JOHANNESBURG – The Foschini Group (TFG) fell 1.17percent on the JSE on Wednesday to close at R76.30 despite the listed homeware and fashion retailer getting the green light to purchase Edcon’s discount department store division, Jet Stores.
The Competition Tribunal on Wednesday approved TFG’s R480million acquisition of 371 Jet stores, with conditions relating to employment and local procurement.
The tribunal ruled the transaction was unlikely to result in a substantial prevention or lessening of competition in any relevant markets.
It stipulated TFG should not retrench any employees for two years from the merger’s implementation date, saving thousands of jobs.
The tribunal ordered employees must be transferred to TFG in accordance with the provisions of section 197 of the Labour Relations Act.
It also ordered TFG to give preference to eligible Edcon employees should vacancies arise in the Jet business for three years from the merger implementation date.
It added the merged entity should ensure Jet Stores maintain at least the same ratio of procurement of apparel products from South African manufacturers and suppliers as it did at the end of its preceding financial year.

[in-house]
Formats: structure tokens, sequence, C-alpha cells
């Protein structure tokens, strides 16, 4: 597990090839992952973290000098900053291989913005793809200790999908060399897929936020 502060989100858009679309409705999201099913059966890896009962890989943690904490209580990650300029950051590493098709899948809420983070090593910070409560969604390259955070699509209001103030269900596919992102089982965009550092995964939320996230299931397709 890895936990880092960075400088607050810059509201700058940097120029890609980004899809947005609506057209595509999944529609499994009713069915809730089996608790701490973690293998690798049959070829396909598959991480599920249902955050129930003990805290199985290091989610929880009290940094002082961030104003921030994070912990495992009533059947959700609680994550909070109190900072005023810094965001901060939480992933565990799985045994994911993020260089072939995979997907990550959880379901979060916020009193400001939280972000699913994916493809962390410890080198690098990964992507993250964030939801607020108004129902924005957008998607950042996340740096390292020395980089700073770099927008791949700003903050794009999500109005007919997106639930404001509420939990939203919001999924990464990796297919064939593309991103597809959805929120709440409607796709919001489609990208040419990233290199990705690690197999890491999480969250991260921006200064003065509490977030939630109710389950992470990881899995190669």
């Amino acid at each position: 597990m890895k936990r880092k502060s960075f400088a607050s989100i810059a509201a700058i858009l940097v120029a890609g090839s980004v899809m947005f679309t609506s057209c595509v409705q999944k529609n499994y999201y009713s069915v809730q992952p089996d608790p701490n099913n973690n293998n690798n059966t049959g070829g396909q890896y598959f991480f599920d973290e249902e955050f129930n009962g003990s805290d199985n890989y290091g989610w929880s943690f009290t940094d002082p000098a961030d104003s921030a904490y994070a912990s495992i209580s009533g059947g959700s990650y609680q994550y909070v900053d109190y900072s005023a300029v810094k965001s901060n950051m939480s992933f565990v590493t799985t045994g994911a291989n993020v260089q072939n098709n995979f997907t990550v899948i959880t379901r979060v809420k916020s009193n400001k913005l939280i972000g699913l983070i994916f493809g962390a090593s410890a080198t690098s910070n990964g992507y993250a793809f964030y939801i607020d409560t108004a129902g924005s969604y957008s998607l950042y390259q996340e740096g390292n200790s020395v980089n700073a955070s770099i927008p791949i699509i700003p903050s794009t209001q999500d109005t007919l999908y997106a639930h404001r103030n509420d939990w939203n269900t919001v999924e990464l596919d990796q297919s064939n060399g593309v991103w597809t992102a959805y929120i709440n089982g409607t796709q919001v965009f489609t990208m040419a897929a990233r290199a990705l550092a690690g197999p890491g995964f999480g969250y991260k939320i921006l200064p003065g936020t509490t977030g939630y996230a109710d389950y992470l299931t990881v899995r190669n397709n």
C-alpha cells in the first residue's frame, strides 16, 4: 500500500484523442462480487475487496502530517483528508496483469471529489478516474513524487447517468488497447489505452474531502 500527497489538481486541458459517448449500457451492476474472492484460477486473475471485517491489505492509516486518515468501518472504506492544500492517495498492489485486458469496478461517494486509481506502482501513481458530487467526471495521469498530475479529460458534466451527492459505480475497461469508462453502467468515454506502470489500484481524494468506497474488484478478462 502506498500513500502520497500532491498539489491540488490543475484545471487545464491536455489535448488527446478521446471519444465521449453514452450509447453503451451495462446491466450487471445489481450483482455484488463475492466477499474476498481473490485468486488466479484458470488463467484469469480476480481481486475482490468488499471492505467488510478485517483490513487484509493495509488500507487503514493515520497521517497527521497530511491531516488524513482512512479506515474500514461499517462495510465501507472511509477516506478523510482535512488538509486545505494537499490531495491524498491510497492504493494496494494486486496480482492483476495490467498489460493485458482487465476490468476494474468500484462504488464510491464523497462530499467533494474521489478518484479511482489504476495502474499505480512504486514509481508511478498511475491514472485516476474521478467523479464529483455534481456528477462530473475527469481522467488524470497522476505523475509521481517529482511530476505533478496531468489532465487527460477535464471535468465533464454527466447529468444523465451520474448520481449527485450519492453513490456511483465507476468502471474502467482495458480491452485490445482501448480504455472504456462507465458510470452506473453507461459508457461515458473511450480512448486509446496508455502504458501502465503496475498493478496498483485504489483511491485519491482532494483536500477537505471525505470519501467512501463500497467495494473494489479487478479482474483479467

“In addition, the merged entity must endeavour to increase the target firm’s ratio of procurement of apparel products from South African manufacturers and suppliers as at the end of its preceding financial year,” the tribunal said.
The go-ahead comes after the Competition Commission recommended the approval of the transaction with conditions that included retaining more than 4000 Jet employees.
The tribunal ordered the merging parties to ensure the transferred stores were fully integrated into TFG’s structures and operated in accordance with its business plans, subject to external and internal circumstances.
In June, Edcon served about 22000 employees with section 189 notices, which were an invitation for consultation on the restructuring of the company.
Last week, the SA Commercial and Catering Workers’ Union said about 4200 Jet employees had accepted voluntary severance packages following an agreement with Edcon management, but without the involvement of the union.
Edcon, the 90-year-old retailer, has been disposing of its assets and filed for business rescue in April after losing R2bn in sales, coupled with debt collection problems.
Edcon’s business rescue practitioners said the economy needed the continuity of business in these unusual times of headwinds and change.
“We are pleased that these deals will allow for that continuity and contribution to the economy, positively impacting the entire retail value chain, including suppliers and landlords,” they said.